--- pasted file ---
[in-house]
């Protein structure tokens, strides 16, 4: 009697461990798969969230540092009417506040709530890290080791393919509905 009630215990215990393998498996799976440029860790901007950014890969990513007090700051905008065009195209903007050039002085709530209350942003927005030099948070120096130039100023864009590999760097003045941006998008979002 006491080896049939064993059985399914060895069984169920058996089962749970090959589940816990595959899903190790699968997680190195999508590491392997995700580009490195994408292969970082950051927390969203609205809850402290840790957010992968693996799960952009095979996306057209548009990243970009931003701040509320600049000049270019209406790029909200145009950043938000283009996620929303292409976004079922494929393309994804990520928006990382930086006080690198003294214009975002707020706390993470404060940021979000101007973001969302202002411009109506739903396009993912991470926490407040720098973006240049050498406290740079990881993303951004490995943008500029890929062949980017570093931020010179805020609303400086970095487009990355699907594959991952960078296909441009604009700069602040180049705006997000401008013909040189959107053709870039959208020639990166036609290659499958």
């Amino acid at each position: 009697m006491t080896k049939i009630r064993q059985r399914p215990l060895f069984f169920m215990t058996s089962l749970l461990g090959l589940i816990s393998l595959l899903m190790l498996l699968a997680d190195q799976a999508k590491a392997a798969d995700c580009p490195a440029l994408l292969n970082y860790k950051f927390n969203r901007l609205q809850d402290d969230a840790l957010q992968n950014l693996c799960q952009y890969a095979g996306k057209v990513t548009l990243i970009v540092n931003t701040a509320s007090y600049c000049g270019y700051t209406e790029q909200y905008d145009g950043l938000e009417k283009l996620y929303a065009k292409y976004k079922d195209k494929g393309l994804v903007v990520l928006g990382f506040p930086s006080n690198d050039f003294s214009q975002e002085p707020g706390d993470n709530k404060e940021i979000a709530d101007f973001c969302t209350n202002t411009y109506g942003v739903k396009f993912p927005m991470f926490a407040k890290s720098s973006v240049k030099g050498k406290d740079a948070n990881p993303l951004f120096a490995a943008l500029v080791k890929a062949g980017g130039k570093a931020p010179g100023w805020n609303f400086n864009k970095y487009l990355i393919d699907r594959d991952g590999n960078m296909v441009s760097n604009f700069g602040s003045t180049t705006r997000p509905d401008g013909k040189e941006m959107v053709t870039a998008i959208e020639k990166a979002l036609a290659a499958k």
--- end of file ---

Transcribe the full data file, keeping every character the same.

[in-house]
């Protein structure tokens, strides 16, 4: 009697461990798969969230540092009417506040709530890290080791393919509905 009630215990215990393998498996799976440029860790901007950014890969990513007090700051905008065009195209903007050039002085709530209350942003927005030099948070120096130039100023864009590999760097003045941006998008979002 006491080896049939064993059985399914060895069984169920058996089962749970090959589940816990595959899903190790699968997680190195999508590491392997995700580009490195994408292969970082950051927390969203609205809850402290840790957010992968693996799960952009095979996306057209548009990243970009931003701040509320600049000049270019209406790029909200145009950043938000283009996620929303292409976004079922494929393309994804990520928006990382930086006080690198003294214009975002707020706390993470404060940021979000101007973001969302202002411009109506739903396009993912991470926490407040720098973006240049050498406290740079990881993303951004490995943008500029890929062949980017570093931020010179805020609303400086970095487009990355699907594959991952960078296909441009604009700069602040180049705006997000401008013909040189959107053709870039959208020639990166036609290659499958």
């Amino acid at each position: 009697m006491t080896k049939i009630r064993q059985r399914p215990l060895f069984f169920m215990t058996s089962l749970l461990g090959l589940i816990s393998l595959l899903m190790l498996l699968a997680d190195q799976a999508k590491a392997a798969d995700c580009p490195a440029l994408l292969n970082y860790k950051f927390n969203r901007l609205q809850d402290d969230a840790l957010q992968n950014l693996c799960q952009y890969a095979g996306k057209v990513t548009l990243i970009v540092n931003t701040a509320s007090y600049c000049g270019y700051t209406e790029q909200y905008d145009g950043l938000e009417k283009l996620y929303a065009k292409y976004k079922d195209k494929g393309l994804v903007v990520l928006g990382f506040p930086s006080n690198d050039f003294s214009q975002e002085p707020g706390d993470n709530k404060e940021i979000a709530d101007f973001c969302t209350n202002t411009y109506g942003v739903k396009f993912p927005m991470f926490a407040k890290s720098s973006v240049k030099g050498k406290d740079a948070n990881p993303l951004f120096a490995a943008l500029v080791k890929a062949g980017g130039k570093a931020p010179g100023w805020n609303f400086n864009k970095y487009l990355i393919d699907r594959d991952g590999n960078m296909v441009s760097n604009f700069g602040s003045t180049t705006r997000p509905d401008g013909k040189e941006m959107v053709t870039a998008i959208e020639k990166a979002l036609a290659a499958k």